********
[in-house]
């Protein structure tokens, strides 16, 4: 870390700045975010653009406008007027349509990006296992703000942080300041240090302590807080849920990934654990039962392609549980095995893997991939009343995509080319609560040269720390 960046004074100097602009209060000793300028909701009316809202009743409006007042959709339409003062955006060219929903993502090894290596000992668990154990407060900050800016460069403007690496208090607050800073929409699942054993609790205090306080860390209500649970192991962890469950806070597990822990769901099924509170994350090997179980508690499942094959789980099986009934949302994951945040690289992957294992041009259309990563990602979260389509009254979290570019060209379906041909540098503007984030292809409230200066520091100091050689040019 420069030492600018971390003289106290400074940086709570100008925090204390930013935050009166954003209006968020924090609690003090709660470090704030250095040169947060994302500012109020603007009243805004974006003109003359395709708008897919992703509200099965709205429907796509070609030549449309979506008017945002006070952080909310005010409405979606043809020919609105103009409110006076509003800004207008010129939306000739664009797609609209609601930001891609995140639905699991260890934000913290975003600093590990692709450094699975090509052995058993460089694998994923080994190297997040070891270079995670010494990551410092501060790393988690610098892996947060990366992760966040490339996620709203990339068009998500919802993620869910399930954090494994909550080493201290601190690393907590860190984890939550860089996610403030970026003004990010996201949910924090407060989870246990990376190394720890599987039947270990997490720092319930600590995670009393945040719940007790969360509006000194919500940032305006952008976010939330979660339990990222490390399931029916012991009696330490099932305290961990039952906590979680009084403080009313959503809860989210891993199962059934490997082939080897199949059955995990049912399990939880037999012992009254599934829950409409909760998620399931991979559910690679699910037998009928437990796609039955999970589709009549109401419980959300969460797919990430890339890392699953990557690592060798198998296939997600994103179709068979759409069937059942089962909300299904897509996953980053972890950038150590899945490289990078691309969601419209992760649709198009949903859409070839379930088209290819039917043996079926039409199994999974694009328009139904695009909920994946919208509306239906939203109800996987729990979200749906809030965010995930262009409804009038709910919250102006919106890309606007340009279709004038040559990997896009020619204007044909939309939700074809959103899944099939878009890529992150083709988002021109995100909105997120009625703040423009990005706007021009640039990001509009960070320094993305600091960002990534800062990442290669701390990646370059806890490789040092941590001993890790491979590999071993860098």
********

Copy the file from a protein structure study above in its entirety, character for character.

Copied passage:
[in-house]
């Protein structure tokens, strides 16, 4: 870390700045975010653009406008007027349509990006296992703000942080300041240090302590807080849920990934654990039962392609549980095995893997991939009343995509080319609560040269720390 960046004074100097602009209060000793300028909701009316809202009743409006007042959709339409003062955006060219929903993502090894290596000992668990154990407060900050800016460069403007690496208090607050800073929409699942054993609790205090306080860390209500649970192991962890469950806070597990822990769901099924509170994350090997179980508690499942094959789980099986009934949302994951945040690289992957294992041009259309990563990602979260389509009254979290570019060209379906041909540098503007984030292809409230200066520091100091050689040019 420069030492600018971390003289106290400074940086709570100008925090204390930013935050009166954003209006968020924090609690003090709660470090704030250095040169947060994302500012109020603007009243805004974006003109003359395709708008897919992703509200099965709205429907796509070609030549449309979506008017945002006070952080909310005010409405979606043809020919609105103009409110006076509003800004207008010129939306000739664009797609609209609601930001891609995140639905699991260890934000913290975003600093590990692709450094699975090509052995058993460089694998994923080994190297997040070891270079995670010494990551410092501060790393988690610098892996947060990366992760966040490339996620709203990339068009998500919802993620869910399930954090494994909550080493201290601190690393907590860190984890939550860089996610403030970026003004990010996201949910924090407060989870246990990376190394720890599987039947270990997490720092319930600590995670009393945040719940007790969360509006000194919500940032305006952008976010939330979660339990990222490390399931029916012991009696330490099932305290961990039952906590979680009084403080009313959503809860989210891993199962059934490997082939080897199949059955995990049912399990939880037999012992009254599934829950409409909760998620399931991979559910690679699910037998009928437990796609039955999970589709009549109401419980959300969460797919990430890339890392699953990557690592060798198998296939997600994103179709068979759409069937059942089962909300299904897509996953980053972890950038150590899945490289990078691309969601419209992760649709198009949903859409070839379930088209290819039917043996079926039409199994999974694009328009139904695009909920994946919208509306239906939203109800996987729990979200749906809030965010995930262009409804009038709910919250102006919106890309606007340009279709004038040559990997896009020619204007044909939309939700074809959103899944099939878009890529992150083709988002021109995100909105997120009625703040423009990005706007021009640039990001509009960070320094993305600091960002990534800062990442290669701390990646370059806890490789040092941590001993890790491979590999071993860098």